SYDNEY — Bob Wardle came ready to root for the Arizona Diamondbacks on opening day Down Under, all dressed in his Paul Goldschmidt jersey.
The special menu at Sydney Cricket Ground? Not quite to his taste.
“I’m not sure if I’ll try anything here,” said Wardle, born in Canada and now living in Sydney. “I’ve already had some very strange things at ballparks in the U.S.”
At $36 for a 2-foot-long hot dog, he was ready to pass Saturday night. He was holding off on the nachos and ice-cream sundaes served in batting helmets, too.
No worries, though.
Wardle and his daughter were having a fun time as the most quintessential of American sports took top billing at the symbolic home of Australia’s national game when the 2014 Major League Baseball season got started.
At a venue steeped in the history of another bat and ball game — cricket — the Los Angeles Dodgers defeated the Diamondbacks 3-1 before a sellout crowd of around 40,000.
The two-game series marked the first regular-season games in Australia. Previous MLB season openers were held in Monterrey, Mexico, in 1999, San Juan, Puerto Rico in 2001 and four times in Tokyo (2000, ‘04, ‘08 and ‘12).
Speaking ahead of the first pitch, Commissioner Bud Selig said this visit had been a success. He was noncommittal on when MLB would return to Australia or anywhere else around the globe.
“We don’t know yet, we’re working on several things,” Selig said. “We’re going to examine all our possibilities. The nice part about all of this is we’re getting now overtures, really good ones, from all over the world.”
“It won’t be 100 years until we’re back here, I can promise you that,” he said in reference to the 100th anniversary of an exhibition game played by the White Sox and the New York Giants at the Sydney Cricket Ground, won 5-4 by Chicago before 10,000 fans on Jan. 3, 1914.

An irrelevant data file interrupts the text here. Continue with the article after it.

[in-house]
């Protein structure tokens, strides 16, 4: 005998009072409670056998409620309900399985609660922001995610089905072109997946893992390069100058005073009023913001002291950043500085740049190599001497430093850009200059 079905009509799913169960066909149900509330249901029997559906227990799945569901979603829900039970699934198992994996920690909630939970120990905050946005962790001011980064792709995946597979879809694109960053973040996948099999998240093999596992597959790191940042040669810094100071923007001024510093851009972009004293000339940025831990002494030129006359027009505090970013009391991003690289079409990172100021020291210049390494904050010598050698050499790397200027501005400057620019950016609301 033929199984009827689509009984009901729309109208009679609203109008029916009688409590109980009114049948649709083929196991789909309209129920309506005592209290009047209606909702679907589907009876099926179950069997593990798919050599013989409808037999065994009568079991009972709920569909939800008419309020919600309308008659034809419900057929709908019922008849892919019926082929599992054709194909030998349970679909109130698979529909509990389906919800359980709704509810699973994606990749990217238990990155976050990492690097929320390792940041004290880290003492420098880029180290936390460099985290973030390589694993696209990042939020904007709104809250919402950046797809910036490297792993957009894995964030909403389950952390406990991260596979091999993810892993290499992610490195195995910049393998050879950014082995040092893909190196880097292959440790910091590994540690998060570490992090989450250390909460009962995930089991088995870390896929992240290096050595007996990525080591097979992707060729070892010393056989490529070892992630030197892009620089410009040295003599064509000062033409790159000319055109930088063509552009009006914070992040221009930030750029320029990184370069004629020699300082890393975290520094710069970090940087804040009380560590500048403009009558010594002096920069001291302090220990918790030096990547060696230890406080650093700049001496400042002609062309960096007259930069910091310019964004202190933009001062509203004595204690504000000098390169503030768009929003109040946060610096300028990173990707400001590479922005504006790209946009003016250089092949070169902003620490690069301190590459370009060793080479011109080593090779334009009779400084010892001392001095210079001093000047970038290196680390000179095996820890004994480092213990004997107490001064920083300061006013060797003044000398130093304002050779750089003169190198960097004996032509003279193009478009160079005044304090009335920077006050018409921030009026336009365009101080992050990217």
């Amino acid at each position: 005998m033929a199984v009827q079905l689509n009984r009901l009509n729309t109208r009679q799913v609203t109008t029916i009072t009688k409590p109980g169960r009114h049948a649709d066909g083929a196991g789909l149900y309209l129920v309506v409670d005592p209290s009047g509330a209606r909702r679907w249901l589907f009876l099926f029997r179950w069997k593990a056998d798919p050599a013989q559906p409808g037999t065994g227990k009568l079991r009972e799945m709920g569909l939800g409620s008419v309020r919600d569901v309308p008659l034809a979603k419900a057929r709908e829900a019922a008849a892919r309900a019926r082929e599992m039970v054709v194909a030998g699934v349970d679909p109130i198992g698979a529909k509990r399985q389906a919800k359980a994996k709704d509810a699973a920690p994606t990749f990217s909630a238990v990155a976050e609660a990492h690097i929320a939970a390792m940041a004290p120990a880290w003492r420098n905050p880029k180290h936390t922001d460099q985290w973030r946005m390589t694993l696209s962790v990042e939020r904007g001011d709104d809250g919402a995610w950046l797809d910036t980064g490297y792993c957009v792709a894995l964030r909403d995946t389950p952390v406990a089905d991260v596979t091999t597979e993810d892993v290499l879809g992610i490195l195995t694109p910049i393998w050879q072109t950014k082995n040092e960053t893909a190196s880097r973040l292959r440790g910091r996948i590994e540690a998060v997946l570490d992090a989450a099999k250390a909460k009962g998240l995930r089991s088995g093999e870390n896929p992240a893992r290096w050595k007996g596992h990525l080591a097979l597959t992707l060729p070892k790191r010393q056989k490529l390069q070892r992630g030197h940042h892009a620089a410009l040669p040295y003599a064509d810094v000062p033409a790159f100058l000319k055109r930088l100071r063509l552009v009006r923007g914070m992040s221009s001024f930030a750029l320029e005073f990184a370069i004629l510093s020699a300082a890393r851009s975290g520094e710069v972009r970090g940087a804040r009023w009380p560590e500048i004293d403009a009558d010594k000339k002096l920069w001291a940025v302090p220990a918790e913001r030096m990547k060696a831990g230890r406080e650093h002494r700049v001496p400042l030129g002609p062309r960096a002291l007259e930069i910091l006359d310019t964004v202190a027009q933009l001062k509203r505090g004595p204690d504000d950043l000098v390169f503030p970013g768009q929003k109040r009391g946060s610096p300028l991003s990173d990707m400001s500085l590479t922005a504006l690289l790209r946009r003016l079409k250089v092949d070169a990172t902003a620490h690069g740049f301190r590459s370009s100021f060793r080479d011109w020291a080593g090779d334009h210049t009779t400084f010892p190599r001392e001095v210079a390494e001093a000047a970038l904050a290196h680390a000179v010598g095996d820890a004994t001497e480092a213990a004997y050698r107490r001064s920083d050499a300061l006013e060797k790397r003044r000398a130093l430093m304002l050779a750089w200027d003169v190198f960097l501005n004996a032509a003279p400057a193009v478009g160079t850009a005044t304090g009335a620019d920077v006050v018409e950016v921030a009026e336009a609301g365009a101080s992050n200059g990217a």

While excitement for this series may be muted within the U.S., Australian baseball fans arrived in their thousands to catch a glimpse of multimillionaire players and the quality of a sport they’re not used to seeing.
Dodgers fans Narelle Walton and Mereana Joseph traveled for more than seven hours, including taking two flights in the 2,810-mile journey from Karratha — a remote mining town in Western Australia state — to see this matchup.
“This is our first major league game,” said Walton, donning a Dodgers cap and shirt. “It’s on our bucket list to be here.”
Wardle had far less distance to travel, but was just as keen to experience the major leagues here after playing in a masters baseball tournament in Phoenix and adopting the Diamondbacks as his team.
“I’m originally from Canada, so I’m an old Expos and Blue Jays fan,” he said. “My first game was back in 1968 in Detroit, where Denny McLain lost one of his six games in a season where he won 31.”
Another novelty for the local crowd was keeping a ball hit into the stands, unlike cricket where the ball is returned to play.
Dodgers second baseman Justin Turner threw five balls into the member’s enclosure at the bottom of the first inning, setting off desperate attempts by fans to catch a souvenir.